Sake Maki

by KimHo on July 23, 2009 · 0 comments under: British Columbia,Food,Restaurant

Sake Maki
1414 Commercial Drive
Vancouver, BC
Sake Maki on Urbanspoon

Here I go again, in the search of some interesting eats in one of the most “interesting” (for lack of a better word right now) neighborhoods in Vancouver: Commercial Drive. It was a hot night (Vancouver standards) and I just wanted something to eat. It was approximately 9:30 p.m., that gray hour in restaurant business. Since a lot of these shops close at around 10:00 p.m., it is inside the threshold of “last calls” but, since you are a walk-in customer at that point and time, you felt there could be a rush for you to finish and leave. What to do, what to do? Of course, I could go to one of the several clubs/pubs in the area that close later; however, I didn’t feel like going to a place where the main intent is to sell you over expensive watered down drinks (not to mention my low alcohol tolerance plus the fact I was driving). So, while walking by, I noticed something that might be “decent”, yet not that expensive: Sake Maki.

First impressions were mixed: There is a sandwich board outside describing the different specialty rolls (hence the “maki” part of their name?) at a flat $8 per roll. When I first started to eat sushi, like most people, it was rolls. However, the more rolls I ate, the less satisfied I felt. No, I am not referring to a filled stomach – something that a maki does a decent job. Instead, it was something else. When I started to order more nigiri, I found I like nigiri a bit more – probably because it was simpler? Regardless, I still have an occasional roll but, given, the options… As for the sake part of the name, yes, they do mention sake in their menu; however, since I won’t drink in this case, I did not even bothered to look into it.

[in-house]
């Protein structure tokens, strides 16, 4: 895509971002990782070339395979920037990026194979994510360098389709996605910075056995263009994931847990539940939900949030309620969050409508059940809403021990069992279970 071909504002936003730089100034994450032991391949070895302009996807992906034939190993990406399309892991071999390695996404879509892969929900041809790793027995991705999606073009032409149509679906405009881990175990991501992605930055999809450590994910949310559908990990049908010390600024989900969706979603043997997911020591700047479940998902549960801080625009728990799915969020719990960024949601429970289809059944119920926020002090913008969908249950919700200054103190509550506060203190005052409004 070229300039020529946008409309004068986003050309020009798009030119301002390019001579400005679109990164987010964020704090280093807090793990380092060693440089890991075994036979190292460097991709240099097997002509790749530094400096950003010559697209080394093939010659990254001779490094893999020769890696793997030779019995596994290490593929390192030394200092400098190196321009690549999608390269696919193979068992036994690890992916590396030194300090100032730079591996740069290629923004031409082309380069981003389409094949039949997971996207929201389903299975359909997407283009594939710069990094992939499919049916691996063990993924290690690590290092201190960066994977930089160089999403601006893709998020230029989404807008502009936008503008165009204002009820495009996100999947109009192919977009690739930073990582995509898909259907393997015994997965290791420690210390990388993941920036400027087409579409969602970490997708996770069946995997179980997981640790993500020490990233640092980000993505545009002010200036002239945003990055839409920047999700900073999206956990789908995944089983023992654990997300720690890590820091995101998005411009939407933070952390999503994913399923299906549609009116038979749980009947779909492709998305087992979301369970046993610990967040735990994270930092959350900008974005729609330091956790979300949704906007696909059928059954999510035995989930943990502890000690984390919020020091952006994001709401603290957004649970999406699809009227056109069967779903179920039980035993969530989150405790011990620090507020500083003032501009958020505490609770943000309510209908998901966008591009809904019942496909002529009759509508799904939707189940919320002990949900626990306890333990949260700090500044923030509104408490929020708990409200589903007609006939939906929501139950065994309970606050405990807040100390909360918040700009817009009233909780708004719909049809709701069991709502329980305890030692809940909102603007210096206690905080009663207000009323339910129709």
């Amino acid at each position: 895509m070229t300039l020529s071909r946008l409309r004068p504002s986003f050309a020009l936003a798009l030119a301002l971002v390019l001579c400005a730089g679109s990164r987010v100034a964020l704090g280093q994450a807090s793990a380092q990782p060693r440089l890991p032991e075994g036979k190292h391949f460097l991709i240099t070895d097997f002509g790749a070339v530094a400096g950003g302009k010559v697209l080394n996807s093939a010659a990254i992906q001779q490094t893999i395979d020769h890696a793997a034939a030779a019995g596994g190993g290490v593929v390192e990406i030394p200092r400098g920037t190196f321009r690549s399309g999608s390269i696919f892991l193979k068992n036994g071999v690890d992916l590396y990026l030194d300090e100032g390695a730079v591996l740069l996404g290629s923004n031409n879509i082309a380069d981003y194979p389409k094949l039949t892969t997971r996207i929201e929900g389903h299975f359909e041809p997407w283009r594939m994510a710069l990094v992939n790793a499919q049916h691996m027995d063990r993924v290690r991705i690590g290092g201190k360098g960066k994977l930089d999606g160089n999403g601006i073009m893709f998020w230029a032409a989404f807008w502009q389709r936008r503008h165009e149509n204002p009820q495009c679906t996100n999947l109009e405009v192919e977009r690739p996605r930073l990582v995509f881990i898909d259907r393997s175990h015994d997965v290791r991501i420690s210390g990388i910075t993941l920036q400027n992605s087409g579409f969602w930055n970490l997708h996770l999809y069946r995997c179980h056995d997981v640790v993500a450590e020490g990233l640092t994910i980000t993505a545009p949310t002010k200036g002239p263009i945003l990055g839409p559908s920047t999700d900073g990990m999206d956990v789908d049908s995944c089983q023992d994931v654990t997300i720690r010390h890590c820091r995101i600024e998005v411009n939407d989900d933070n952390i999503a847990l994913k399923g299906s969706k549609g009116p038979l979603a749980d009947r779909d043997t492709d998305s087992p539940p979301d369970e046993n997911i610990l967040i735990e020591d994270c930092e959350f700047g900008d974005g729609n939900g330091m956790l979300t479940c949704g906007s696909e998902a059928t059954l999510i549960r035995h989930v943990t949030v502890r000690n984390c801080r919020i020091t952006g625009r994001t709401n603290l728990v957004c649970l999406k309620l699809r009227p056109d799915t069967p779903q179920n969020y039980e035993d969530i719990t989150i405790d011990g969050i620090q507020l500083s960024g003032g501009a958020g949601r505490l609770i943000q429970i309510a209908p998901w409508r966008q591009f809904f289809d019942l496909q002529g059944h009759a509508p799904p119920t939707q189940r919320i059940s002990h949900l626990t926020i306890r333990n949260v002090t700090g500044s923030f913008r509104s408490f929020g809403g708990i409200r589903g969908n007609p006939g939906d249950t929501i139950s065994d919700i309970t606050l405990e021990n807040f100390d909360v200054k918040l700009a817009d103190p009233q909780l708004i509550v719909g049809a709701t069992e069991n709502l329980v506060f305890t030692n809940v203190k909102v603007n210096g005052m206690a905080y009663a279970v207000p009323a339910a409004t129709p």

As for the decor, something that I seldom write about, it was likewise odd. We all know about multiculturalism in Vancouver, right? However, I am not sure how well Greek and Japanese mix. Here, it seems they managed quite well to recycle the existing decoration and use it as part of their own. Feel free to call it creative…

And, now, to the food! As you might have read previously in my other Japanese/Sushi posts, I usually end up ordering a combo that has different type of nigiri sushi. Now, before any purist start yelling at me, I know I should be seated at the bar, ordering 2 or 3 pieces at a time and so and so. However, I am a fast paced eater, plus when it comes to food, I don’t like eating a bit, wait for the next order, eat another bit, make another order, wait for it and so on and so on. Of course, I could be wrong but, until then… Anyway, I started with…

Goma-ae, something I usually end up ordering (hey, you need your share of veggies, you know!). As for Sake Maki’s version, I will have to say it was disappointing. Now, the spinach was there, the sesame dressing was there, the visual was there. However, the flavours were not. Sure, I could taste the sweetness of the sesame seed; however, past that, the spinach was completely bland, no taste at all. I tried several pieces individually to check if it wasn’t a fluke of one leaf/stem or anything like that. Nope, it was the whole spinach serving… And the sesame dressing did not really managed to salvage it…